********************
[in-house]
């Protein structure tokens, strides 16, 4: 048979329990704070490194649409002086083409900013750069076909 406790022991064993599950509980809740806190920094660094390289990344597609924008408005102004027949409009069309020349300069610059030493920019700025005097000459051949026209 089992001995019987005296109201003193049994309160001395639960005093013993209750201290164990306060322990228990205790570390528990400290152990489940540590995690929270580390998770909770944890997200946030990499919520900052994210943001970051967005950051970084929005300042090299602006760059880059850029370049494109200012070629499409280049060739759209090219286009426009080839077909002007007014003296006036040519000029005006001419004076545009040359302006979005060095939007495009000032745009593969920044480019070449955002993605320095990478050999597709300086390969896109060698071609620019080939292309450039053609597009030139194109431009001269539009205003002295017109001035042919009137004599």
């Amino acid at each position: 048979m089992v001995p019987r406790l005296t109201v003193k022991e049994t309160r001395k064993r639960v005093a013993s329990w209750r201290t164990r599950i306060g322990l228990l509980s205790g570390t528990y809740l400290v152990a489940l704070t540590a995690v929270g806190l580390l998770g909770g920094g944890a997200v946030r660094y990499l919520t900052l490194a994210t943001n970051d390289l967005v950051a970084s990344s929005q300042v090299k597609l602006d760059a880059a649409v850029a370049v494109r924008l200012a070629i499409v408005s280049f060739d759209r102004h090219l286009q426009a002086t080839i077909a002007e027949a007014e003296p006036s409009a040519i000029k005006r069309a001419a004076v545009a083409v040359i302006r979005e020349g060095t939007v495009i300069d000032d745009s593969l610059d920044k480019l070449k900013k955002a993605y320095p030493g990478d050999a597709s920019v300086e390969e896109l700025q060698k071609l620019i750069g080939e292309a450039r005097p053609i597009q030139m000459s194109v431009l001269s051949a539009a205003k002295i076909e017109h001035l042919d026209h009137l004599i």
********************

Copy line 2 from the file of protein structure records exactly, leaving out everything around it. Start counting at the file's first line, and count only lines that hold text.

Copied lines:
């Protein structure tokens, strides 16, 4: 048979329990704070490194649409002086083409900013750069076909 406790022991064993599950509980809740806190920094660094390289990344597609924008408005102004027949409009069309020349300069610059030493920019700025005097000459051949026209 089992001995019987005296109201003193049994309160001395639960005093013993209750201290164990306060322990228990205790570390528990400290152990489940540590995690929270580390998770909770944890997200946030990499919520900052994210943001970051967005950051970084929005300042090299602006760059880059850029370049494109200012070629499409280049060739759209090219286009426009080839077909002007007014003296006036040519000029005006001419004076545009040359302006979005060095939007495009000032745009593969920044480019070449955002993605320095990478050999597709300086390969896109060698071609620019080939292309450039053609597009030139194109431009001269539009205003002295017109001035042919009137004599």